Turnout was higher at the 2016 referendum on EU membership, with 72.2 per cent of an electorate of 46,500,001 voting.
The deadline to register to vote was Monday May 22. On one day alone, the electoral commission received 622,000 applications.
The greatest spike in applications to register was among young people, with nearly 250,000 applications from under 25s on the day of the deadline. In 2015, turnout among those aged 18-24 was just 43 per cent.
The opposition Labour Party polls better with younger voters, while May’s Conservatives are more popular with older generations.
In all, more than one million people under 25 have registered to voted since the election was announced in April, compared to around 700,000 in the same time period ahead of the 2015 election. Fewer over 55s have registered this time around compared to two years ago.
However, the Electoral Commission said that approximately 30 per cent of under 34s had not been registered compared to 4 per cent of over 55s.
Estimates from 2015 suggest that approximately 85 per cent of the eligible population are registered to vote.
Who is in charge now?
Parliament was officially dissolved on May 2 and all 650 seats declared vacant.
Prime Minister Theresa May and her team of ministers remain in charge of their departments and retain their ministerial decision-making power.
But, by convention, the government refrains from taking major policy decisions, entering new long-term commitments or making high-profile appointments.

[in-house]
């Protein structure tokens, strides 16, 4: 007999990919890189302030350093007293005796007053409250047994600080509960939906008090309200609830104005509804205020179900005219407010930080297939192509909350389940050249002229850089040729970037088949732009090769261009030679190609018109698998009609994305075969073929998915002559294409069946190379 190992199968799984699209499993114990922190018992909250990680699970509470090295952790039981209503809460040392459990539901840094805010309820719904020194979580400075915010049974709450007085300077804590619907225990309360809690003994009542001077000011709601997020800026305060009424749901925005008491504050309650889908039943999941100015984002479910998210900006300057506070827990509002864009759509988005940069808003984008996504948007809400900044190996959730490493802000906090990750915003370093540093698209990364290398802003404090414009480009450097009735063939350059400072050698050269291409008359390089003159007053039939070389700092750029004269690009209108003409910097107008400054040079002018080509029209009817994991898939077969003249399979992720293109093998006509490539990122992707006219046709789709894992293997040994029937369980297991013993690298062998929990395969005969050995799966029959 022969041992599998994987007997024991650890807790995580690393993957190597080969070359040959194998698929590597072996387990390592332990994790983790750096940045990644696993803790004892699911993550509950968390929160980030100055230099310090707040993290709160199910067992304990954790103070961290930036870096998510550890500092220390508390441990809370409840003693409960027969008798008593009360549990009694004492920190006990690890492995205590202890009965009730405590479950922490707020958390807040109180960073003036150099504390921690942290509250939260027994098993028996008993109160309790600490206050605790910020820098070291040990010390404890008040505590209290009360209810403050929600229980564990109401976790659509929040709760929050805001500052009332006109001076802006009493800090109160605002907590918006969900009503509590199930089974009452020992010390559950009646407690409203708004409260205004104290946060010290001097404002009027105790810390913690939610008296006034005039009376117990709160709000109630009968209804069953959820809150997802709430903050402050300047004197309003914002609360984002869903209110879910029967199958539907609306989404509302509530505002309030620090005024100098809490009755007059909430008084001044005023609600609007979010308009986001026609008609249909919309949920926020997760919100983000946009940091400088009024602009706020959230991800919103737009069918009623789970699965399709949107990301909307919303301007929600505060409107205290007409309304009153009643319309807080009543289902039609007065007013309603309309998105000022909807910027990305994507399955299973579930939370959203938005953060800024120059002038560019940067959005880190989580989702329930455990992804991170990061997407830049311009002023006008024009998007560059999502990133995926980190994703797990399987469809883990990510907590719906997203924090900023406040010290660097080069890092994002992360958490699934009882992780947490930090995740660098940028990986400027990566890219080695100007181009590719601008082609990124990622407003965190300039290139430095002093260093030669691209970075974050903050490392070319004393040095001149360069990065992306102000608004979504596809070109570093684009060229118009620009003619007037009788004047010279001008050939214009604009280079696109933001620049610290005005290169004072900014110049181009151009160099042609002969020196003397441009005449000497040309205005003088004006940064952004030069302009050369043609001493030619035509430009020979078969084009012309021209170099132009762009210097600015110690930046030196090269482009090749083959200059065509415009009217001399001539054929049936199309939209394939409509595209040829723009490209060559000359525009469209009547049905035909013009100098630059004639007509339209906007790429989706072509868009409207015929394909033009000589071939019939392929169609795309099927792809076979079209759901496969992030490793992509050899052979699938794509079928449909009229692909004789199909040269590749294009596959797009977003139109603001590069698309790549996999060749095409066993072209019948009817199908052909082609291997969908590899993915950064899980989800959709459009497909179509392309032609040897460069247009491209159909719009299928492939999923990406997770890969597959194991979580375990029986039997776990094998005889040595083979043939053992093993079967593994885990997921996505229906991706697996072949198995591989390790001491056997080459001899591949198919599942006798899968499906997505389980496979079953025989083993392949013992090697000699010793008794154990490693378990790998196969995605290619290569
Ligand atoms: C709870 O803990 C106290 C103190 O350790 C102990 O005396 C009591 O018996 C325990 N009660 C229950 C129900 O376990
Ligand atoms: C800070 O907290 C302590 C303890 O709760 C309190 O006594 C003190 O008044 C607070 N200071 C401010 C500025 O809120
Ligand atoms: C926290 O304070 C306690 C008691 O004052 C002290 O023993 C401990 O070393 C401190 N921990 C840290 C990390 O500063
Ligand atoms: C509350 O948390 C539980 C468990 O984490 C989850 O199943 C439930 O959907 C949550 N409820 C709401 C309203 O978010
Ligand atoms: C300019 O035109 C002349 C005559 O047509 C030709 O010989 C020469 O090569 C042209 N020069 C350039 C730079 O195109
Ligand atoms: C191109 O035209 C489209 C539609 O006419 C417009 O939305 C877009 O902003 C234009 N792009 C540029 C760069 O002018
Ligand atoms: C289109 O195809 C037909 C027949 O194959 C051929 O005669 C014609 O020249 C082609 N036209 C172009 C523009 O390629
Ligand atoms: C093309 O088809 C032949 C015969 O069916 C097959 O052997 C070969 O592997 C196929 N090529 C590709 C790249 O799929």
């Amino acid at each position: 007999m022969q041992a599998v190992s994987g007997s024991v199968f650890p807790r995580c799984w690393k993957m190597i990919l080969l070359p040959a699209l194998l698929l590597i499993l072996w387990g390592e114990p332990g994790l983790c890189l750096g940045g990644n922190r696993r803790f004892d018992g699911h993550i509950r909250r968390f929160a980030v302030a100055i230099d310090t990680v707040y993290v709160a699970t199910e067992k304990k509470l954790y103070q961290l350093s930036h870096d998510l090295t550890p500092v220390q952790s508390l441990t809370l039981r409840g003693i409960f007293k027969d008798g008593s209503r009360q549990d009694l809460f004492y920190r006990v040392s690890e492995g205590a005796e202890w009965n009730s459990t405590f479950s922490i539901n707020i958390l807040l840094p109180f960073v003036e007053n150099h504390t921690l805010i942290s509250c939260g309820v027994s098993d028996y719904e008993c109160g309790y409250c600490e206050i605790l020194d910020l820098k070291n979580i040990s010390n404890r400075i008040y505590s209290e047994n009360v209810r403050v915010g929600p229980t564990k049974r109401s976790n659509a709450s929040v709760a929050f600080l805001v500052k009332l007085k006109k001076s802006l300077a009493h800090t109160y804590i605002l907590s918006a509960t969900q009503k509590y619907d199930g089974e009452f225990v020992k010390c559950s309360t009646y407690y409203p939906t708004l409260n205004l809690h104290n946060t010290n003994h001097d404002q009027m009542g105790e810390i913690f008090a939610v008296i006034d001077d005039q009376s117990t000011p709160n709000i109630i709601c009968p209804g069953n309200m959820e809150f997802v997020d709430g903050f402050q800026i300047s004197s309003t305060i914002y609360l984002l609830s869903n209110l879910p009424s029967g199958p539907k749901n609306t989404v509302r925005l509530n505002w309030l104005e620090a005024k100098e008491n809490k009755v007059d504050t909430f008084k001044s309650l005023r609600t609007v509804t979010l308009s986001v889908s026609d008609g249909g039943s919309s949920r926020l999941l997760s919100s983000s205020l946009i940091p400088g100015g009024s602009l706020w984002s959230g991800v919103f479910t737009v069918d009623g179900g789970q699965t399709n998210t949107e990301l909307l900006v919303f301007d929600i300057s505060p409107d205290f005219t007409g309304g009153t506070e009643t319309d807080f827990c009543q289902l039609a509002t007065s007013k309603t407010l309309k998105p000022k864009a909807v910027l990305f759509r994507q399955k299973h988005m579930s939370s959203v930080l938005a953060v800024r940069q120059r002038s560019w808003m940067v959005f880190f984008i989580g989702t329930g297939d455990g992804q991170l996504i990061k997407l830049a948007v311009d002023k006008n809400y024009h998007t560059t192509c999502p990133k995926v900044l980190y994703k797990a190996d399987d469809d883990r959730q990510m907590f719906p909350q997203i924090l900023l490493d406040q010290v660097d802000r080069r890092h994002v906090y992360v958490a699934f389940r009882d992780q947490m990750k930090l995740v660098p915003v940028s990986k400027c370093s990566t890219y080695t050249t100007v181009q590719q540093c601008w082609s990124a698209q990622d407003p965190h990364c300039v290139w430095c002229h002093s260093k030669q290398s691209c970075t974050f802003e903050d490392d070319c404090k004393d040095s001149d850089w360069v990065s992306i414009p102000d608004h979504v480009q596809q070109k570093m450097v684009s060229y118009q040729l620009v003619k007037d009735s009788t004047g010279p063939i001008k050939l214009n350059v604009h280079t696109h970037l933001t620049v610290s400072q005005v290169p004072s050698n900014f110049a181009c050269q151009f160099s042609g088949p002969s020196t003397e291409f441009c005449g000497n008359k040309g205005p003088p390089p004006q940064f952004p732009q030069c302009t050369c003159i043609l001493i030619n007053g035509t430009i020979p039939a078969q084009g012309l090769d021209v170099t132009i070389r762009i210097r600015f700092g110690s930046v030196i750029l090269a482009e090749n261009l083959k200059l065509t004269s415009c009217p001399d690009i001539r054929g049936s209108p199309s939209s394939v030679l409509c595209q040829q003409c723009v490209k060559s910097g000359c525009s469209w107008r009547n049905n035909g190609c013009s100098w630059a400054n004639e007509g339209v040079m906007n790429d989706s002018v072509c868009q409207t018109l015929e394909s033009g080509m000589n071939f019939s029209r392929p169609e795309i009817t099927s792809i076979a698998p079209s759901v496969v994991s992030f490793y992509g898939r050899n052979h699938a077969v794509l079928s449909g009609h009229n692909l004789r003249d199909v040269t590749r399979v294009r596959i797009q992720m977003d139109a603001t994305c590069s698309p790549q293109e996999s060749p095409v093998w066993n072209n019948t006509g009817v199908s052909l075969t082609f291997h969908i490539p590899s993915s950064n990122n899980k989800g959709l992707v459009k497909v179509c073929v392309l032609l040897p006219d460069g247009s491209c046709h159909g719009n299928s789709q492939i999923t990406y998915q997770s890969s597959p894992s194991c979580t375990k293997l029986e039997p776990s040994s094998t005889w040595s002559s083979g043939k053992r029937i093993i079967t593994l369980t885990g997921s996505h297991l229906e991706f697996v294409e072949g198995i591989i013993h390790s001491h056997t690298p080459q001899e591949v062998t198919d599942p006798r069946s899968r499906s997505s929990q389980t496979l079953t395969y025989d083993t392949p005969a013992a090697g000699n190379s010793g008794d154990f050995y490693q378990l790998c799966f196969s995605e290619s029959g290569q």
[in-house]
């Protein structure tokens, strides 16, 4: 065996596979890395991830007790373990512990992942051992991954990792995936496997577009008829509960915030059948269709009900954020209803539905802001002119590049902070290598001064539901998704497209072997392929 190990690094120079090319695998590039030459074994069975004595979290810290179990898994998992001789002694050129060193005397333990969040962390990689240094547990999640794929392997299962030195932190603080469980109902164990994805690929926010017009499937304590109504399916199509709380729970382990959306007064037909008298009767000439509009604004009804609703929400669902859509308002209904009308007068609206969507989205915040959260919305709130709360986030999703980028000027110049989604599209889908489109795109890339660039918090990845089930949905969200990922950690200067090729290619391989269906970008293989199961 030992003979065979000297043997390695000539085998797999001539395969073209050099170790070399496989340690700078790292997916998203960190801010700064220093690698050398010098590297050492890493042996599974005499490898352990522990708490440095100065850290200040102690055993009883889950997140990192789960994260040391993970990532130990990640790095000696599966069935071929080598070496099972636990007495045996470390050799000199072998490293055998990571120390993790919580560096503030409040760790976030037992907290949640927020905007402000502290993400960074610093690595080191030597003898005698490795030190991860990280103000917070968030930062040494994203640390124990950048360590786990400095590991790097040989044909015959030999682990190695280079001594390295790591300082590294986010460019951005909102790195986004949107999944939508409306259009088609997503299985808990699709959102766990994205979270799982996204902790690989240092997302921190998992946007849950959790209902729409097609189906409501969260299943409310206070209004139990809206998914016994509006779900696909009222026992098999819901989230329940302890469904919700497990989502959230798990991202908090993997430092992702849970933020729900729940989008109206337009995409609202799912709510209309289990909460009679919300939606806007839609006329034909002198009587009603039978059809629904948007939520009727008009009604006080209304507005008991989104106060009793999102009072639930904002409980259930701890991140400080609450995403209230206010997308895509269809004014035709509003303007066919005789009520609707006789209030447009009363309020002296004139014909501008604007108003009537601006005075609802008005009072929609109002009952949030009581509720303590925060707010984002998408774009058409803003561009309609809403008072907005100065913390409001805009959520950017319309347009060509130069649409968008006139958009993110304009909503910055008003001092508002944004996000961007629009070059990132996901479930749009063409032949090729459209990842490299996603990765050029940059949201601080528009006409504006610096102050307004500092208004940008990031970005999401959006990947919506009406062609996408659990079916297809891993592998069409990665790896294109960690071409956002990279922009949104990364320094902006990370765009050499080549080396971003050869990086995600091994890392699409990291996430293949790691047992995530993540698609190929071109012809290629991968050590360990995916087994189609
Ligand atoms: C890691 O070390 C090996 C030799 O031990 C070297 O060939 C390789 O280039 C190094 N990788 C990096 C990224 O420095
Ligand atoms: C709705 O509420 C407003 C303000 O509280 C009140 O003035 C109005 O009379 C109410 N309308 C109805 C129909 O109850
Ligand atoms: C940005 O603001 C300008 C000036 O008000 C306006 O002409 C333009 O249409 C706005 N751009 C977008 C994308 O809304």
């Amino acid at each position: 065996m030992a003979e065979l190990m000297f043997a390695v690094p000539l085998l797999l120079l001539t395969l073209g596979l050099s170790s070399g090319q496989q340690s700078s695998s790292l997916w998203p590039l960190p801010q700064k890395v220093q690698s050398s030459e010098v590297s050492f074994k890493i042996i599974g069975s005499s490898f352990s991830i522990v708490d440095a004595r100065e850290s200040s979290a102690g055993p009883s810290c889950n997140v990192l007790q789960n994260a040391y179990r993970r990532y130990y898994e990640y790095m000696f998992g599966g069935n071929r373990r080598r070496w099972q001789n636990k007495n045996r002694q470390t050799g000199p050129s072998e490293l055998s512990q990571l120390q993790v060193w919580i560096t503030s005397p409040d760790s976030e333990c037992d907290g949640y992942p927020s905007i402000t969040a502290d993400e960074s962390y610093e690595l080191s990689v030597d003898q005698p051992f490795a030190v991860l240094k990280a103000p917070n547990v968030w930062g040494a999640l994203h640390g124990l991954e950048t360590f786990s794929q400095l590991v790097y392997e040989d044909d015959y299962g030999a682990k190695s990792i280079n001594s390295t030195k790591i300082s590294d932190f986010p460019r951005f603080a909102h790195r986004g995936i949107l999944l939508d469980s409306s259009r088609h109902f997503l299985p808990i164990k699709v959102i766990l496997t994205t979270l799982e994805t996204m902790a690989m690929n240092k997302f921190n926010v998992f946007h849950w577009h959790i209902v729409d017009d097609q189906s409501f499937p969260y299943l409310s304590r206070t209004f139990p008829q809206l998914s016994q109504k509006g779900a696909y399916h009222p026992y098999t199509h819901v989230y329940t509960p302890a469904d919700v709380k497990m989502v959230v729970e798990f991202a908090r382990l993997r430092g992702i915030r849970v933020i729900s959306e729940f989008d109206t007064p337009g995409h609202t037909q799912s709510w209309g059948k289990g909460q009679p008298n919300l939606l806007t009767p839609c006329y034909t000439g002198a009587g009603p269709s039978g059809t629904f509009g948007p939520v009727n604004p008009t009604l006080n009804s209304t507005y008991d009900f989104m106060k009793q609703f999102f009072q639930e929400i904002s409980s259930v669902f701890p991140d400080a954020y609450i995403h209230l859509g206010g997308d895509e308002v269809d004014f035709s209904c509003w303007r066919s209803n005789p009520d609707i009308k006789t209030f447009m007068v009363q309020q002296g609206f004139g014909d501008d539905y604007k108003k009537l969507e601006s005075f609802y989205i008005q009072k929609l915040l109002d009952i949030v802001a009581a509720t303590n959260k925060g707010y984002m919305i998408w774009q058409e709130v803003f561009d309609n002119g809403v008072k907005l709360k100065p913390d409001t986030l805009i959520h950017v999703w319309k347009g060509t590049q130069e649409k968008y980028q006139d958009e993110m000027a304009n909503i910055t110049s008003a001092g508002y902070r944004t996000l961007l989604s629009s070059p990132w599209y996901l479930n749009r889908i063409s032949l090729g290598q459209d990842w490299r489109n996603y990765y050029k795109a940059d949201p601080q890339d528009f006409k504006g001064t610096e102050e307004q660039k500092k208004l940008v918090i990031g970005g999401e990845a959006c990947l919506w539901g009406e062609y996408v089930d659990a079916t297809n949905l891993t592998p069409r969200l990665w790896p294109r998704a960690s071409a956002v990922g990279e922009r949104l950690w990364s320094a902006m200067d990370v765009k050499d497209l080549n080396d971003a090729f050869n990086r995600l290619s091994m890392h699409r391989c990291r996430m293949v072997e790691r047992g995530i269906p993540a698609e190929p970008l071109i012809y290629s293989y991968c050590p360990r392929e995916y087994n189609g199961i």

If a national emergency forces the government to act quickly, it may consult with the opposition informally to discuss the best course of action. When a new parliament is formed, it may be required to endorse actions taken during the interim period.
What’s the likely outcome?
Theresa May’s Conservatives currently hold a working majority of 17, and she called the early election in the hope of increasing it. The polls indicate she will win, though it is unclear by how much.
There is a large discrepancy between the pollsters, even as the consensus is that May wins while Labour has closed the gap on the Conservatives.
Polling firms widely predicted there would be no overall majority in 2015, with Labour possibly the largest party. The Conservative victory - and majority - came as a shock to pollsters and has prompted soul-searching.
“From the pollsters’ point of view this is an experimental election,” YouGov’s Anthony Wells said in a blog post. “We all got it wrong in 2015 and we are all trying different methods to get it right this year.”
Wells said that polls in 2015 over-estimated how likely young voters were to vote, and the difference between the pollsters this time around stems from the varied approaches to the problem that the firms are taking this time around
The role of the Queen
Queen Elizabeth has the power to dismiss a prime minister or to make a personal choice of successor but a monarch has not exercised this right since 1834 and the tradition is considered archaic.
By long-standing convention the queen does not get involved in party politics, and the formation of the next government is left to the parties to resolve amongst themselves.
Reuters, Agence France-Presse